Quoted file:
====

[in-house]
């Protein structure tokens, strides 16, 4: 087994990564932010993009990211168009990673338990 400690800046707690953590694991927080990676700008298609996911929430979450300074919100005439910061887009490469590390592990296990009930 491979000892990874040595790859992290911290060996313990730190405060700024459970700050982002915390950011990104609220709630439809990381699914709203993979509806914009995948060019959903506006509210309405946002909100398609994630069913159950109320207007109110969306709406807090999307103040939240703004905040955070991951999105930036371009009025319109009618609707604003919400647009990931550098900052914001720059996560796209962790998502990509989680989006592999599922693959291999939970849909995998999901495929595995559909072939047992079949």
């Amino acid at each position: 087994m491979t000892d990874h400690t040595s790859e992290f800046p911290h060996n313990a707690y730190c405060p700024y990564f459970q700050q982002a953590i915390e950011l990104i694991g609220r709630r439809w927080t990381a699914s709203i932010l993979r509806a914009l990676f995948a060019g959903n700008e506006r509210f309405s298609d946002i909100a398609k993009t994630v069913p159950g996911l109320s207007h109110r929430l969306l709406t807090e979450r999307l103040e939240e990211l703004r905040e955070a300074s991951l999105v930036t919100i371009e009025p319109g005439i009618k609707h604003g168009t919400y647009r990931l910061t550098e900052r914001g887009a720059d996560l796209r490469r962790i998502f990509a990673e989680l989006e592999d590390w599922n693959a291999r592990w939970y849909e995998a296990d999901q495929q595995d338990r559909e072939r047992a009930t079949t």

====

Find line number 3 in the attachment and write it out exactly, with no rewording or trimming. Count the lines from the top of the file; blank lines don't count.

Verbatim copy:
């Amino acid at each position: 087994m491979t000892d990874h400690t040595s790859e992290f800046p911290h060996n313990a707690y730190c405060p700024y990564f459970q700050q982002a953590i915390e950011l990104i694991g609220r709630r439809w927080t990381a699914s709203i932010l993979r509806a914009l990676f995948a060019g959903n700008e506006r509210f309405s298609d946002i909100a398609k993009t994630v069913p159950g996911l109320s207007h109110r929430l969306l709406t807090e979450r999307l103040e939240e990211l703004r905040e955070a300074s991951l999105v930036t919100i371009e009025p319109g005439i009618k609707h604003g168009t919400y647009r990931l910061t550098e900052r914001g887009a720059d996560l796209r490469r962790i998502f990509a990673e989680l989006e592999d590390w599922n693959a291999r592990w939970y849909e995998a296990d999901q495929q595995d338990r559909e072939r047992a009930t079949t």